Rural, Wyoming practice joins Strategic Radiology

Eight-radiologist Casper Medical Imaging in Casper, Wyo., has joined the Palmetto, Fla.-based Strategic Radiology, becoming the first small, rural affiliate of the 18-practice collaborative.

Arl Van Moore Jr., MD, chairman of Strategic Radiology, which now encompasses more than 1,300 radiologists in 15 states, explained the fit. The addition “represents a significant first step toward our goal of including independent radiology groups of all shapes and sizes as an integral part of our independent group practice collaborative,” Moore said in prepared remarks issued Oct. 20. “We believe SR has much to offer to CMI, but perhaps more importantly, we also expect their team’s knowledge base and expertise will enhance the SR value for all member groups and the specialty of radiology.” spoke with Geoff Smith, MD, president of Casper Medical Imaging, about what led up to the decision to join and where it goes from here. What made joining with Strategic Radiology a good decision for you?

Smith: It doesn’t come as any mystery, if you follow what’s happening in medicine and in radiology, that, as time has gone on, there is the need—and also some market and other pressures—for groups to offer best-of-breed subspecialized care as a standard offering with whatever they’re doing in the community. And certainly, we haven’t been immune to that.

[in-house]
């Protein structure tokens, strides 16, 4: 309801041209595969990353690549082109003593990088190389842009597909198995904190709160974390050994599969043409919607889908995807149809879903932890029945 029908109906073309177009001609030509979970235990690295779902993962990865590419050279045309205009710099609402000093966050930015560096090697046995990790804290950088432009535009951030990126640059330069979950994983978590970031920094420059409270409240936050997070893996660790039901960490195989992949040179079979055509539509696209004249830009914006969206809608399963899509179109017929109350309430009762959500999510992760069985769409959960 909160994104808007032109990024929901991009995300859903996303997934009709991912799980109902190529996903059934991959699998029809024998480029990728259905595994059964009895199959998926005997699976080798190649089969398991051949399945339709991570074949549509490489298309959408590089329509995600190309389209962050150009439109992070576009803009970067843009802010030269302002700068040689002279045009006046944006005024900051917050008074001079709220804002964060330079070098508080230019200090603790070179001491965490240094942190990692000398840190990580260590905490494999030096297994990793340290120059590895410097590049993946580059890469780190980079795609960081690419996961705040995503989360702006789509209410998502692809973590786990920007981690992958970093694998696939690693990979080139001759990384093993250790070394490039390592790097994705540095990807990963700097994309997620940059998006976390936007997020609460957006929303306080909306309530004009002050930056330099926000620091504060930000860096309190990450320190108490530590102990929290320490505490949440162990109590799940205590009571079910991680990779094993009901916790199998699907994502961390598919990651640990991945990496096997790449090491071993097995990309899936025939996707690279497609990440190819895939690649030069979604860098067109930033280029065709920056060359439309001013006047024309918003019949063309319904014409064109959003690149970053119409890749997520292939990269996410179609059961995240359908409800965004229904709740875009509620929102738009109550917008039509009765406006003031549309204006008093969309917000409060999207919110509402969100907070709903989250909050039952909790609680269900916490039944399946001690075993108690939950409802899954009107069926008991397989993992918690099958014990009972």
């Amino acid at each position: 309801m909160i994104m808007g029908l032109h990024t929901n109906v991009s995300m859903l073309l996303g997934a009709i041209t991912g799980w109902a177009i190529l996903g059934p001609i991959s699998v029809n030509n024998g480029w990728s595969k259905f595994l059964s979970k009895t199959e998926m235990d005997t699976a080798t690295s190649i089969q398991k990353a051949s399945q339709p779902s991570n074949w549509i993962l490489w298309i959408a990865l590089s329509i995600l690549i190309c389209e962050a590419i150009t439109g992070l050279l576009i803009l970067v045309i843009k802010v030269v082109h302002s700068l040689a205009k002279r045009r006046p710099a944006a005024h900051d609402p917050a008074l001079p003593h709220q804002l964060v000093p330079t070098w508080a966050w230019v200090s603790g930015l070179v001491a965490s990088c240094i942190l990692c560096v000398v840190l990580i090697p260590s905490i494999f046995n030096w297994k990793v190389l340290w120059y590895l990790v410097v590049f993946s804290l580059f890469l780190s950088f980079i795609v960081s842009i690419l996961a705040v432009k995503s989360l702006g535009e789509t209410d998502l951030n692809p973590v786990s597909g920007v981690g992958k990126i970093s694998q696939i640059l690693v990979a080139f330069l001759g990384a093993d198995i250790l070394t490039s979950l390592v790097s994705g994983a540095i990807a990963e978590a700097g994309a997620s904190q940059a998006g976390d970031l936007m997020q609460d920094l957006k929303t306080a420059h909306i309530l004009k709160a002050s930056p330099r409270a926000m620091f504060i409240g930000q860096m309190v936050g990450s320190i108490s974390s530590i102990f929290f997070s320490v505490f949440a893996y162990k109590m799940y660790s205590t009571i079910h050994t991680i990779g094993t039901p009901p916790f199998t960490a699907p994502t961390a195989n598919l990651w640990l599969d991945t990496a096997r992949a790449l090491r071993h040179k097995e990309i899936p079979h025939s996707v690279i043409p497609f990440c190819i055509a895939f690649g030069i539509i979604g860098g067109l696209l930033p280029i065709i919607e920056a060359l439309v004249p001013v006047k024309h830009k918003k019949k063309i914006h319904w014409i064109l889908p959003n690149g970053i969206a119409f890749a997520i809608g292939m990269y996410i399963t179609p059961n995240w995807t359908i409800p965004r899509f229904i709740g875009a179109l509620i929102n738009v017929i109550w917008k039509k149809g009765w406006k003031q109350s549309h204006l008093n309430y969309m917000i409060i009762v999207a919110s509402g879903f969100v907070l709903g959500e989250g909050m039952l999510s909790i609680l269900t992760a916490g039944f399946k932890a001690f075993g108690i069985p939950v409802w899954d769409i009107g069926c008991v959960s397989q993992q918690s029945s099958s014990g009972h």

You have to have physicians who have their feet on the ground. They have to be participants in the local medical community. You can do some things remotely, but there are a lot of services that require a physician with boots on the ground and hands on the patient and interacting with medical staff. So, for us, there is still a compelling need to service our marketplace as a local radiology group. But we recognize that, as the world continues to evolve, it’s going to be necessary for us to ally ourselves with larger and more diverse groups and other locales, both to augment our fund of knowledge and to help us with business management. [So we are open to] alliances that will help us leverage the experience and talents of other groups around the country to basically further our goals and meet our obligations as a local group of physicians. Will there be cross-pollination between you and SR with professional services as well as business expertise?